DUBAI: Globalization has led to the weakening of national identity, according to an academic who called for governments to strengthen civic education, where citizens learn more about where they live, as well as their duties and responsibilities.
Historian and humanities professor at Columbia University Mark Lilla pointed to the decline in the younger generations’ cultural and political identities, saying globalization “has flattened the world’s cultural landscape.”
“Due to the internet culture, our children are much more alike than the people in this audience are alike, and this will become more and more the case with time,” he said at the World Government Summit in Dubai.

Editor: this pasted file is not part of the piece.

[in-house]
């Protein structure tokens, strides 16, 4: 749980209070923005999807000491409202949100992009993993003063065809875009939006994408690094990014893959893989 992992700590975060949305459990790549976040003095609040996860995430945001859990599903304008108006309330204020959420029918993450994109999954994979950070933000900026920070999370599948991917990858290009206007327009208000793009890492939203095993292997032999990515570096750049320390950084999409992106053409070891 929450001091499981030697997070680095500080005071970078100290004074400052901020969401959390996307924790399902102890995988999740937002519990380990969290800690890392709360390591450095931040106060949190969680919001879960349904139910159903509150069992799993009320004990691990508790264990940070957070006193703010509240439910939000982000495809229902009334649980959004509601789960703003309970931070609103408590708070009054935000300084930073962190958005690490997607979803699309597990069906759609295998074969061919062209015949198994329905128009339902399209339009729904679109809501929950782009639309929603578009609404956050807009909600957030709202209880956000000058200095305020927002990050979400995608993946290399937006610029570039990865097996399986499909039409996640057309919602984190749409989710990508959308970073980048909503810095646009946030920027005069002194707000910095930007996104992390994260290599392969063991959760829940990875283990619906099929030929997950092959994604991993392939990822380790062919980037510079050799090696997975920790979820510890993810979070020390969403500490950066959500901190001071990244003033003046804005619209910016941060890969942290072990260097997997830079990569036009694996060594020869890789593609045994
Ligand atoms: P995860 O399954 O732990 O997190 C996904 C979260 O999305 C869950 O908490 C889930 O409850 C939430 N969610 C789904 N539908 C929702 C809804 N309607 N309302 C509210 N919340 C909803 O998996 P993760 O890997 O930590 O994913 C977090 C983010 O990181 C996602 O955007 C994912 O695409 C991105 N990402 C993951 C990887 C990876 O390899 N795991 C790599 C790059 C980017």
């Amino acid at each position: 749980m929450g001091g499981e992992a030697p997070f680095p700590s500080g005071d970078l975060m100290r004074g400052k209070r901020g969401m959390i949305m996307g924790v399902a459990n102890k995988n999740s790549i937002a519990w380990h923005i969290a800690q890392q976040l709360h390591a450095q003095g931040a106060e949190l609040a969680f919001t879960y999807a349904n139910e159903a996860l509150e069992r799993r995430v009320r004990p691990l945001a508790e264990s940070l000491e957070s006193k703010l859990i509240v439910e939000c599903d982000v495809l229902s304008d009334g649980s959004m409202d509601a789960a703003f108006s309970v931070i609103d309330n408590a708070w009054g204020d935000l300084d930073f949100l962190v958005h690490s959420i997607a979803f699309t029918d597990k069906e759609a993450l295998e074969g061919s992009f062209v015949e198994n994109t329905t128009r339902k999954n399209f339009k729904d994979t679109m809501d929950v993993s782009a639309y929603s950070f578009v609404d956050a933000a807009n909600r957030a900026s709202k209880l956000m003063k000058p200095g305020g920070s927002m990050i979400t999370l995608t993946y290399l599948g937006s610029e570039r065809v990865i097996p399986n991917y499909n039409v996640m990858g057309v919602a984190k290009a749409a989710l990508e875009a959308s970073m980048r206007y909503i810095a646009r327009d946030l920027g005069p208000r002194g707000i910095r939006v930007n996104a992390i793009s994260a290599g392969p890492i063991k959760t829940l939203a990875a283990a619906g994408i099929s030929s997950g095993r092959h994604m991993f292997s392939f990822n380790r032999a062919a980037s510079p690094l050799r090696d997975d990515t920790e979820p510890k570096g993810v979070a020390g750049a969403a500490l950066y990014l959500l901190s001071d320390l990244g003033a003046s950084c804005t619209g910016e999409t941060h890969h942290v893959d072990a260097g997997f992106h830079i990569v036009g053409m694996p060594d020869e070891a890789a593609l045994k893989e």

He said people are beginning to “feel like we are elementary particles floating in space, and not part of the narrative of one particular culture or country.”
Also speaking about identities, Yale law professor Amy Chua said humans are inherently “tribal,” and that we are “hardwired to need to belong to a group.”
But Chua warned against “political tribalism,” where “members (of a group) start seeing everything through the lens of their respective groups with disregard to facts.”
She said multi-ethnic nations, such as those in Middle East, should aspire to become a “super group,” where there is strong national identity among citizens, while sub-groups are allowed to flourish.